The West African Examinations Council (WAEC) is set to introduce the Computer Based Test (CBT) mode in the administration of its examinations are at an advanced stage.
The Head of National Office, Patrick Areghan, made this known in an interview with reporters on Saturday in Lagos.
Areghan said that introducing the CBT mode of administrating some of the council’s examinations had been part of his vision for the body in the near future.
He said: “We have already started something in terms of CBT examination. We have gone far with our planning and all of that, even in the sub-region, the registrar to the council is also doing something.
“But this is not as easy as some people will think. This is because we ask ourselves, how do we conduct CBT for practicals and essay papers?
“We can only readily do that in the case of objective questions. But so many people will not see it from that angle. They argue that some others are doing it, so why can’t WAEC do the same?
“Now, no one even talks about energy; how many schools are exposed to computer literacy? How many have computer facilities, and how many have electricity to run these things?
“Even where you have all these things on the ground, how do you handle the issue of theory and practical papers? So, these are the issues, but that is what I want the council to do in the very near future.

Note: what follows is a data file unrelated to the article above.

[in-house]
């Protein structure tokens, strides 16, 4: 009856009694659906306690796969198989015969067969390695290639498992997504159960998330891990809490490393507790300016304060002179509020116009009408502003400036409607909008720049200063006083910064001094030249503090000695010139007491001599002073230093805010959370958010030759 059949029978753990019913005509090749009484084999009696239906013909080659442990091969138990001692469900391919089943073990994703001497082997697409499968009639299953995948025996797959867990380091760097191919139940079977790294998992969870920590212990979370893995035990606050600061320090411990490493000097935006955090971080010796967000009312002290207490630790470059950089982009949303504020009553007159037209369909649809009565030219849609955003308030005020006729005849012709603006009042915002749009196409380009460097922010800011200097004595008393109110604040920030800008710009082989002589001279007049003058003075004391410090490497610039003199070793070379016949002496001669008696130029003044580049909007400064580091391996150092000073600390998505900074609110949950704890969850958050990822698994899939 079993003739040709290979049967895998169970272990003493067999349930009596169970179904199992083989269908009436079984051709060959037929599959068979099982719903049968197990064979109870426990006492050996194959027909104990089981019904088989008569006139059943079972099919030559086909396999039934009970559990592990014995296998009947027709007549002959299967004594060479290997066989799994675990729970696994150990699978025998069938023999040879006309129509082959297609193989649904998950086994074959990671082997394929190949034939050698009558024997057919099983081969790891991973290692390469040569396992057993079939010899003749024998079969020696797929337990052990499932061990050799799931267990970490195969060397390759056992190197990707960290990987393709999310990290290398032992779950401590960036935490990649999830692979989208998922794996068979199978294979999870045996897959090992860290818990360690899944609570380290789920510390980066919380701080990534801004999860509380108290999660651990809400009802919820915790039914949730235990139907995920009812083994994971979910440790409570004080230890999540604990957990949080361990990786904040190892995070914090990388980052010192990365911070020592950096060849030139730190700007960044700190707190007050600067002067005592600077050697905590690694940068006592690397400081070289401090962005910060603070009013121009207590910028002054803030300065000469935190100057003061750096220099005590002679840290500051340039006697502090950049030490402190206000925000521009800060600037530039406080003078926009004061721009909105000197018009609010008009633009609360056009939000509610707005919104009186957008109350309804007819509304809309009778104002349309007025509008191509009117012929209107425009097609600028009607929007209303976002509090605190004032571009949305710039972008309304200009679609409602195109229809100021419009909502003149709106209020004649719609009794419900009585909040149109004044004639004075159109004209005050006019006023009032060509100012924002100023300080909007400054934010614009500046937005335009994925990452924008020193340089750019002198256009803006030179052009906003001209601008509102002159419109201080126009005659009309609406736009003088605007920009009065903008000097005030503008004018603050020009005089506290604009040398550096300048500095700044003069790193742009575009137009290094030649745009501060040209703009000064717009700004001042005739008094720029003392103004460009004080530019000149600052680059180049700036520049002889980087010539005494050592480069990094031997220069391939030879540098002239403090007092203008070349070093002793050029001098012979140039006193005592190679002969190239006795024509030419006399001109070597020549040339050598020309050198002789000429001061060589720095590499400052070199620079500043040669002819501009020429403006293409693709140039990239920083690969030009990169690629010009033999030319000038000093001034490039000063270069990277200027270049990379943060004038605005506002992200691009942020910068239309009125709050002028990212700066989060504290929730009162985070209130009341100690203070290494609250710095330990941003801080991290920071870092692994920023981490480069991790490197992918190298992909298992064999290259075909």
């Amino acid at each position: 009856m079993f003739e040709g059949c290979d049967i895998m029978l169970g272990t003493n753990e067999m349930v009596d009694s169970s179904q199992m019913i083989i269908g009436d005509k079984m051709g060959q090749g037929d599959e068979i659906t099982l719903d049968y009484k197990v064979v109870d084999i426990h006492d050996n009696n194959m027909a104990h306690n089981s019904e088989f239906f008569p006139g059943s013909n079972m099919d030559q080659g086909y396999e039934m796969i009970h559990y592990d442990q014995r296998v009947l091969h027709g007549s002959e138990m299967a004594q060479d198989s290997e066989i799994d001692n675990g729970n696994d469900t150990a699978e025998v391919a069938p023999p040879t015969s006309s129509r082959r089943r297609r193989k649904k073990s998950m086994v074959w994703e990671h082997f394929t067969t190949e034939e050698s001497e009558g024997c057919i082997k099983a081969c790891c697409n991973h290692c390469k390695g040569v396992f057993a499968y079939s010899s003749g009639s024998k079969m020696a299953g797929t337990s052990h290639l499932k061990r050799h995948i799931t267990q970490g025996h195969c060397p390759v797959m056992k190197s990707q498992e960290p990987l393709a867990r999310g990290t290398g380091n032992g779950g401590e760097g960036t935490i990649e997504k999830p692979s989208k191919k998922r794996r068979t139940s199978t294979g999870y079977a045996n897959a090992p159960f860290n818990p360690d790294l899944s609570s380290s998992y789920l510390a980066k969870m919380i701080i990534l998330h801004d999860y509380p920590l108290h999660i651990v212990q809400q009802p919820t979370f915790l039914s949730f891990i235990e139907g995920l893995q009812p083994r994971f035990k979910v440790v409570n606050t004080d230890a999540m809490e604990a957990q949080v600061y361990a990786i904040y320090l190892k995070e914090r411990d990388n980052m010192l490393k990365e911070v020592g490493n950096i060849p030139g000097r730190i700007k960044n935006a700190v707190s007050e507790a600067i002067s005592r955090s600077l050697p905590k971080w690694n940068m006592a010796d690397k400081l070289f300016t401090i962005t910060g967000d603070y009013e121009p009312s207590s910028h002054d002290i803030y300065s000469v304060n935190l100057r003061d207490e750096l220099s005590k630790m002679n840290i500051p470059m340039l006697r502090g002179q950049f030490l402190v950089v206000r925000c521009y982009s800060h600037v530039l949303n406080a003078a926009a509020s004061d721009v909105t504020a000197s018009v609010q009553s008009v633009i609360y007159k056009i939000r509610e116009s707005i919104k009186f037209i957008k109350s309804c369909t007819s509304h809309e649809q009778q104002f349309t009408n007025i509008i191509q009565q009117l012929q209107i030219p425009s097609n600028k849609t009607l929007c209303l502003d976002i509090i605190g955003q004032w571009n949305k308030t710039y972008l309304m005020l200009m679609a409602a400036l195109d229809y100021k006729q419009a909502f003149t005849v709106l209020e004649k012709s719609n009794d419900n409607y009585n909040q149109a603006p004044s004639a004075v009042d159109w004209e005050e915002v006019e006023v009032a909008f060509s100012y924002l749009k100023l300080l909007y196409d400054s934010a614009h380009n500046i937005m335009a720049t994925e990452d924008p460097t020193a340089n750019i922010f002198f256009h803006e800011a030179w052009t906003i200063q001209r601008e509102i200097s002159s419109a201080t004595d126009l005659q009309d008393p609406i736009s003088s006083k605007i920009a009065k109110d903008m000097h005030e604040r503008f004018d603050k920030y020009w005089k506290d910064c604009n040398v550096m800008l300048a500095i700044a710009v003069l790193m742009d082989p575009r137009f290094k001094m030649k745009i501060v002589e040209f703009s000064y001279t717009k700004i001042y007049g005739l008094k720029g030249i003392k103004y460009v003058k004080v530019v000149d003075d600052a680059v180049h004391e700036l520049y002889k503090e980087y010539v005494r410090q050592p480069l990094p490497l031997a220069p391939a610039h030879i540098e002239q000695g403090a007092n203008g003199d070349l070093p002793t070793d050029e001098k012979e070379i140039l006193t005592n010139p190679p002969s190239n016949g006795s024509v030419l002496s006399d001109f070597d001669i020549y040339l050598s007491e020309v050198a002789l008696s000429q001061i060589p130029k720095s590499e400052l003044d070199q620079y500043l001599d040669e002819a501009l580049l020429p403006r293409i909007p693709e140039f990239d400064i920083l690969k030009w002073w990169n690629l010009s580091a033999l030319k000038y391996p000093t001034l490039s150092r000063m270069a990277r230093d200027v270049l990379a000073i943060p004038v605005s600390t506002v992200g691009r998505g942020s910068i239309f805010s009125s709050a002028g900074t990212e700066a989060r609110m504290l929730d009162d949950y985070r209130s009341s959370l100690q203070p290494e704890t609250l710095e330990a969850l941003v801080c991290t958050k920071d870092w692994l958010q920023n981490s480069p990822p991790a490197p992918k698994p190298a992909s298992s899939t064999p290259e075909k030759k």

“We should be able to conduct CBT examinations, even if it means starting with the objective questions.”
He noted that already, the council had already concluded introducing the administration of its examination using the CBT platform under his watch, in no distant time, starting with the objective questions and later theory and practicals.
Areghan said aside from the introduction of the CBT, he would also like to see all the operations of the council fully digitalised in the near future.
He noted that almost every section of the council had been digitalised under his watch.
“I have almost digitalised everywhere now. Talk of certificate, checking of results, verification of results and more.
“I will live to see more massive deployment of technology so that the vision of the council can change from just being a world-class examination body to a technology-driven examination body.
“I also want WAEC to be more visible on the international stage. I want to see, through the cooperation of the sub-region, how we can take WAEC overseas, that is, how Nigerian children in the diaspora can sit for WASSCE overseas.
“That, again, is what I want WAEC to do in the very near future. That is one thing I wanted to do under my watch, but, again, like I said, it needs the cooperation of the sub-region, not just Nigeria, to take WASSCE overseas.
“I also want to see its digital certificate that we have successfully launched in Nigeria replicated in the entire sub-region, so that any candidate that has taken WASSCE, can be in any part of the world to access the digital certificate; that is a legacy.
“For instance, if your certificate gets missing, soaked, destroyed by fire and so on, with one touch on the bottom, it appears.
“For me, this is a great legacy,” the WAEC boss stated.